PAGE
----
ByBrandon Meyers, writer at
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Brandon Meyers

Everyone knows about the controversy surrounding Seth Rogen's new film The Interview. In fact, it's one of the biggest stories of the year. How exactly the Sony Hack is tied in with The Interview, and who exactly is behind it is still not clear. What is certain is that it has became a huge mess.

Now bloggers and forum users (like this user on reddit) have pinpointed this whole situation as a publicity stunt. Mainly due to the lack of evidence against any party, and the confusing nature of the ordeal itself.

It's not surprising accusations like this would emerge, conspiracy theories run amok on the internet. But that being said, it isn't completely unfounded, considering how much money the film would make if released now. It would certainly be quite a bit more than the film would have made originally. And, despite canceling the film, Sony is still advertising the movie with it's Christmas release date, even posting new videos to it's Youtube Channel. You can read more about that here.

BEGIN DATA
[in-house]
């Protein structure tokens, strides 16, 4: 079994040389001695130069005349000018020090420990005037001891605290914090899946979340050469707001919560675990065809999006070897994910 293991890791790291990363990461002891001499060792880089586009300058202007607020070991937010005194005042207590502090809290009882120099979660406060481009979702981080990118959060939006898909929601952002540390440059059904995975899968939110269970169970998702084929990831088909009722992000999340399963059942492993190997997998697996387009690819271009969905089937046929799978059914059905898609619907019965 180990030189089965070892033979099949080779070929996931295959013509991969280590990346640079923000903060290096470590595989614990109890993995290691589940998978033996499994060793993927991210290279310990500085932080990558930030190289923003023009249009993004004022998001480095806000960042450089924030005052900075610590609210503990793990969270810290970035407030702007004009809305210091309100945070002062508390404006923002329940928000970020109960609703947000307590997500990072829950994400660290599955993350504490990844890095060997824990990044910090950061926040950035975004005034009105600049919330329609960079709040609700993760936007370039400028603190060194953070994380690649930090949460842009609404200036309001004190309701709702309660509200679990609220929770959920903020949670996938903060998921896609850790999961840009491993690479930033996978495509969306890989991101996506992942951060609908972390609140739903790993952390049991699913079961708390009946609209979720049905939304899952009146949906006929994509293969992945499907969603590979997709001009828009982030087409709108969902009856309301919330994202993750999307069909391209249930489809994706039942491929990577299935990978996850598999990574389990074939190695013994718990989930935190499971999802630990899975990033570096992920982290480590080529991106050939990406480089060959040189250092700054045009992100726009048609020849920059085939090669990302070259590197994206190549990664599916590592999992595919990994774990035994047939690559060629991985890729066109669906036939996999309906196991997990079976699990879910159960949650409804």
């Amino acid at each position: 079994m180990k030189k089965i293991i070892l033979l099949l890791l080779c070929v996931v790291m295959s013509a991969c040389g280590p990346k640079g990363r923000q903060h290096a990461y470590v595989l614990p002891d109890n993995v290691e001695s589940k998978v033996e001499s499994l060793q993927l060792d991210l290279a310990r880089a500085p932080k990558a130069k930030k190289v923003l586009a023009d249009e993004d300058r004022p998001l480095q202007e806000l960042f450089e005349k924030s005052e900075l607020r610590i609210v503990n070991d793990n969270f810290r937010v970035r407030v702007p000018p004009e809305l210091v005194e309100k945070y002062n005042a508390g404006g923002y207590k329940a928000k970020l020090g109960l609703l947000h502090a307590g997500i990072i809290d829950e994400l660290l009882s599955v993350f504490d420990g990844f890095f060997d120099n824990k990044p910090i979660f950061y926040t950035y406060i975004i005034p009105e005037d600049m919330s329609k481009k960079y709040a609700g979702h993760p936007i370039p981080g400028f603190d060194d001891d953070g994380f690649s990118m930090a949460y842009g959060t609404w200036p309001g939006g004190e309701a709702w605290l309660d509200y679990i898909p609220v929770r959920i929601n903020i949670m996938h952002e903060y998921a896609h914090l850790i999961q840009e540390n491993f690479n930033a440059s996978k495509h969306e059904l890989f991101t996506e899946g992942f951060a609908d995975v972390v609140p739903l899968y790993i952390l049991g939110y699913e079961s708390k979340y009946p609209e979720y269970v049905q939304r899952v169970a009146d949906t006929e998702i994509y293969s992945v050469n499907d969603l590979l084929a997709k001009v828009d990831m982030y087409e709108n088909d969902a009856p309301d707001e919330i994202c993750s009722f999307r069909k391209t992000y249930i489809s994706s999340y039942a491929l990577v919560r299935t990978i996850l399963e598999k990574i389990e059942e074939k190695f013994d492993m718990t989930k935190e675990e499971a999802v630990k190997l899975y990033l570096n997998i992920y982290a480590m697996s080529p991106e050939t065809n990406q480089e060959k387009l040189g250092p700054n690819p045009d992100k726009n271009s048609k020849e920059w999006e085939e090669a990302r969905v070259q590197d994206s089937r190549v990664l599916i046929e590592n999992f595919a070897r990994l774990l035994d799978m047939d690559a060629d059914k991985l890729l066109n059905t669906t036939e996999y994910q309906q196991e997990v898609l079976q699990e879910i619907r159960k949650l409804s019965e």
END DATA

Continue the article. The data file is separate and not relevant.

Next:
Could it really have been faked?

With that being said, the likelihood of it being faked seems pretty slim, unless things just got way out of hand. The issue has now become quite serious and even the President has addressed it, as well as many top news outlets. It also seems unlikely because much of the info leaked during the Sony Hack was of a delicate enough nature that surely Sony wouldn't want it revealed, not to mention that it showed the company in a rather bad light. North Korea has threatened action if this movie is released and even made a formal complaint to the U.N. when the film was announced. They deny involvement in the hack, but top news outlets have reported a link, so who really knows.

Who is really behind the hack?

It's things like what we see here, in this leaked footage from the film, that has North Korea, where their leader is very beloved, so angry. But that alone is not proof they are behind the hack.

It does seem like North Korea would have admitted to the hack if involved to prove their abilities. When the hack first happened, most of the information leaked didn't seem like the type North Korea would be interested in, pointing to some independent hacker group. An inside job is possible, but it is highly unlikely that it was at the order of Sony execs.

So what are your opinions on all this? Let us know in the comments below.


Who do you think is behind the Sony Hack?


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